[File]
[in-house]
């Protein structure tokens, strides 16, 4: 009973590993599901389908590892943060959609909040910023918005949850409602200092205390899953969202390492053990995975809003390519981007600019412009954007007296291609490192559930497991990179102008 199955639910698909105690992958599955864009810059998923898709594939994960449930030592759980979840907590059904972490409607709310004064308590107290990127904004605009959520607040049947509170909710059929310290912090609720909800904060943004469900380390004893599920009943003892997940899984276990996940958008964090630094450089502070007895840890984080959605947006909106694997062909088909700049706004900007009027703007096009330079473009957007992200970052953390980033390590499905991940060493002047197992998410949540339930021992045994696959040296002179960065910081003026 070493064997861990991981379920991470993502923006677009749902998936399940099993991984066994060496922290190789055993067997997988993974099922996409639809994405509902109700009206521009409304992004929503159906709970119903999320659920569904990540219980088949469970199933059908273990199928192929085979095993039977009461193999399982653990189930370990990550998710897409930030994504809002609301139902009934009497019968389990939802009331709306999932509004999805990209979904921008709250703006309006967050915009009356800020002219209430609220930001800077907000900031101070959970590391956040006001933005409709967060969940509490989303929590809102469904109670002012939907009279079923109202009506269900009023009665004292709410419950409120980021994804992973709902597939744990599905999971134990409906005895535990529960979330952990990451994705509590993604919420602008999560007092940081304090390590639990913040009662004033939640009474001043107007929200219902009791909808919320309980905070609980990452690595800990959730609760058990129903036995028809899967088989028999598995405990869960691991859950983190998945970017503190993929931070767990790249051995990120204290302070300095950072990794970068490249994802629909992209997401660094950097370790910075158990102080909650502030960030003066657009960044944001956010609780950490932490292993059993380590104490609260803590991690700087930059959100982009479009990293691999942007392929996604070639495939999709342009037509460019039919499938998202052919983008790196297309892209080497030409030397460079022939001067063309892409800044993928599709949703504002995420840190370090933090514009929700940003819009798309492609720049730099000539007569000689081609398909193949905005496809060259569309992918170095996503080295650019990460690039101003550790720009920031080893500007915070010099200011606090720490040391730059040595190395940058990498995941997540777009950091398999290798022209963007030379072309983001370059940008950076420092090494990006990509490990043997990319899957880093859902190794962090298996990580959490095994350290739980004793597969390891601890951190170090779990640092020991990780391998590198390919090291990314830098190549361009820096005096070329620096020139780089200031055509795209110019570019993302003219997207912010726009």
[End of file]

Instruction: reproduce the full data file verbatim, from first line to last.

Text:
[in-house]
């Protein structure tokens, strides 16, 4: 009973590993599901389908590892943060959609909040910023918005949850409602200092205390899953969202390492053990995975809003390519981007600019412009954007007296291609490192559930497991990179102008 199955639910698909105690992958599955864009810059998923898709594939994960449930030592759980979840907590059904972490409607709310004064308590107290990127904004605009959520607040049947509170909710059929310290912090609720909800904060943004469900380390004893599920009943003892997940899984276990996940958008964090630094450089502070007895840890984080959605947006909106694997062909088909700049706004900007009027703007096009330079473009957007992200970052953390980033390590499905991940060493002047197992998410949540339930021992045994696959040296002179960065910081003026 070493064997861990991981379920991470993502923006677009749902998936399940099993991984066994060496922290190789055993067997997988993974099922996409639809994405509902109700009206521009409304992004929503159906709970119903999320659920569904990540219980088949469970199933059908273990199928192929085979095993039977009461193999399982653990189930370990990550998710897409930030994504809002609301139902009934009497019968389990939802009331709306999932509004999805990209979904921008709250703006309006967050915009009356800020002219209430609220930001800077907000900031101070959970590391956040006001933005409709967060969940509490989303929590809102469904109670002012939907009279079923109202009506269900009023009665004292709410419950409120980021994804992973709902597939744990599905999971134990409906005895535990529960979330952990990451994705509590993604919420602008999560007092940081304090390590639990913040009662004033939640009474001043107007929200219902009791909808919320309980905070609980990452690595800990959730609760058990129903036995028809899967088989028999598995405990869960691991859950983190998945970017503190993929931070767990790249051995990120204290302070300095950072990794970068490249994802629909992209997401660094950097370790910075158990102080909650502030960030003066657009960044944001956010609780950490932490292993059993380590104490609260803590991690700087930059959100982009479009990293691999942007392929996604070639495939999709342009037509460019039919499938998202052919983008790196297309892209080497030409030397460079022939001067063309892409800044993928599709949703504002995420840190370090933090514009929700940003819009798309492609720049730099000539007569000689081609398909193949905005496809060259569309992918170095996503080295650019990460690039101003550790720009920031080893500007915070010099200011606090720490040391730059040595190395940058990498995941997540777009950091398999290798022209963007030379072309983001370059940008950076420092090494990006990509490990043997990319899957880093859902190794962090298996990580959490095994350290739980004793597969390891601890951190170090779990640092020991990780391998590198390919090291990314830098190549361009820096005096070329620096020139780089200031055509795209110019570019993302003219997207912010726009």